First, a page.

It' clsfan; importanttobiectrof theapresent invention `to: provide afgolf club havingV `a vbottomfsurfanawithfa'highoresistancc toabrasion, wear andtaciverse racking', said` club `also havingw a sweet feel even betterzthan that ofwa :conventional golf iron.E
It is another objectof the present invention toiprovi'dea-hard'rbottomxcrwear plate-for irons which; althougnstructurally simple and. inex= pensively manufactured, isA very sturdily heldin place;
Another object-is to supplementwtheholding screws ior'abottomplate in suchafrnanner that,l even though i the screws 5 loosen',` the platel will stilrbe mamitained' againstthev mainbodyrof the head. Y
Specialpnoblems areinvolved intrying to pro vide a. hardplateL at the: bottom of `a1bod5'r. por; tion of agolfironheadbecause suchiheads are not thick-and donot provide verywmuch thickness.'A area, .and/or. volume. forholding: means.-
It is.' therefore arr important' object of the present" inventionv tov provider a` head structure frifirons. :tof'which a bottom: plateamay be advantageouslysecured;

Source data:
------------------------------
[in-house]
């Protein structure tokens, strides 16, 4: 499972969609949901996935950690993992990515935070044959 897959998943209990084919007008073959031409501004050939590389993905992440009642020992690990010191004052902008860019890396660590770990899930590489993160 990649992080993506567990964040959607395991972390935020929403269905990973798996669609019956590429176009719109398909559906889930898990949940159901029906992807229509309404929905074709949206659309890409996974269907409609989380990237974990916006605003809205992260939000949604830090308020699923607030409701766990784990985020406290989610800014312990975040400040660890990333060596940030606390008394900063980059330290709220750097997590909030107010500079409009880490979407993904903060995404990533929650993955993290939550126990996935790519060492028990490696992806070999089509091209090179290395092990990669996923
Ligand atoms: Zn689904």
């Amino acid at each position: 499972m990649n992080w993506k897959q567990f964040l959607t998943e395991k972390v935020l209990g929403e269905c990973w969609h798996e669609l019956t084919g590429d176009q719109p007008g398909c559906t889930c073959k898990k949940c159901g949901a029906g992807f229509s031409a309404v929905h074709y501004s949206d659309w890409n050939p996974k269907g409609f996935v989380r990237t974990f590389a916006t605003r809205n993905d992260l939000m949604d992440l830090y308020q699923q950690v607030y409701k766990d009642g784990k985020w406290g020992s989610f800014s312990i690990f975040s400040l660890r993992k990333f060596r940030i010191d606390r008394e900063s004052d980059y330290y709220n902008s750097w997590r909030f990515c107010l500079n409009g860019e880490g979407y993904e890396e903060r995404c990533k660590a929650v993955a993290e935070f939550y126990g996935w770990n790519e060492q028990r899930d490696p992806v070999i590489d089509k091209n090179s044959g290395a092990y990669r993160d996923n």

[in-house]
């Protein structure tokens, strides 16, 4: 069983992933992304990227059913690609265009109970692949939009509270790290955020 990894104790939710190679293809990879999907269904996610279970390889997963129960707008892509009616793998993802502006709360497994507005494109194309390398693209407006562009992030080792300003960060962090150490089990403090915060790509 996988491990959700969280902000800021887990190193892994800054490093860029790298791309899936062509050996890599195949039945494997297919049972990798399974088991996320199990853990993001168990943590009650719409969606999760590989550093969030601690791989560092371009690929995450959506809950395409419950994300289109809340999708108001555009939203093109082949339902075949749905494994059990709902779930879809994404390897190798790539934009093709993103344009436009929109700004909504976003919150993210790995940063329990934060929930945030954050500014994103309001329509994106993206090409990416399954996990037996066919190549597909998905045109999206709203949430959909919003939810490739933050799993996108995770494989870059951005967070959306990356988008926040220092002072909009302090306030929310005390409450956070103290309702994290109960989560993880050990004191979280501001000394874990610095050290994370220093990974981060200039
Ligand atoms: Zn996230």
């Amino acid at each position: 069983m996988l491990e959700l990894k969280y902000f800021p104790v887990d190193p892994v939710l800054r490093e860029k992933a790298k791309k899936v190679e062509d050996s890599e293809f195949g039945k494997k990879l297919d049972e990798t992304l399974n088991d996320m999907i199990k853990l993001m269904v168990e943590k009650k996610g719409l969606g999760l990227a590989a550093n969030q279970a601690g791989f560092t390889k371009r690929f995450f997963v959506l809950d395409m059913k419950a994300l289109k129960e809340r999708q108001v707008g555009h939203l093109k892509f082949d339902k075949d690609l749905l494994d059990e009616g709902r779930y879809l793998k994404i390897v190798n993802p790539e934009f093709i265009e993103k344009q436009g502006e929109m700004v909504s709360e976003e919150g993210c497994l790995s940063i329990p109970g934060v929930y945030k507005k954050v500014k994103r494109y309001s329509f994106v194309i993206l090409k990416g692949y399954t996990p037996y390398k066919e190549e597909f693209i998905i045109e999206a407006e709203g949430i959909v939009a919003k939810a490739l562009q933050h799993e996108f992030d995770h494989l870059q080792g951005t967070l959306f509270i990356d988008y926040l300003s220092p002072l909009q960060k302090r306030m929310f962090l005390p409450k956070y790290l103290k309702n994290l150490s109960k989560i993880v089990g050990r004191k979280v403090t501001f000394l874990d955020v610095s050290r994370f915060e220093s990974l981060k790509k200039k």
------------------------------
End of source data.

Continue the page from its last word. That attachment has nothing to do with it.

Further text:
Further-important .aims of the presentv inven tlo'rr areto` devise a golf; club.` embodying the Various objectives just set4 fcrtliand' also: possessing advantageous Weighting means by which ay tendencygto hook `or slice can be controlled or corrected; capable ci being easily modiiied to possess Whatever lie is deemed desirable; having a low manufacturing cost; having a multi-piece blade which is easily assembled and disassembled; having-securing means With its axis substantially within the plane bisecting the mass of the blade; and having weighting means with its axis substantially within the plane bisecting the mass of .theblade` Particular attention is directed to the fact that an important feature of several forms ci the presentinvention is the provision of interengaging meansysuch es a doveftail joint, preferably an arcuately disengageable dovetail joint, to prevent the'platelfrom idling from thefbody 01' the head even :though holding screws loosen. SuchA interengagingmeansmay be a V-slot, sloping wally slot, T-slot, or other type of joints of the class of joint-s characterized by a channel with depth- Wisel diverging sidewalls and portions engaging with said depthwise diverging sidewalls.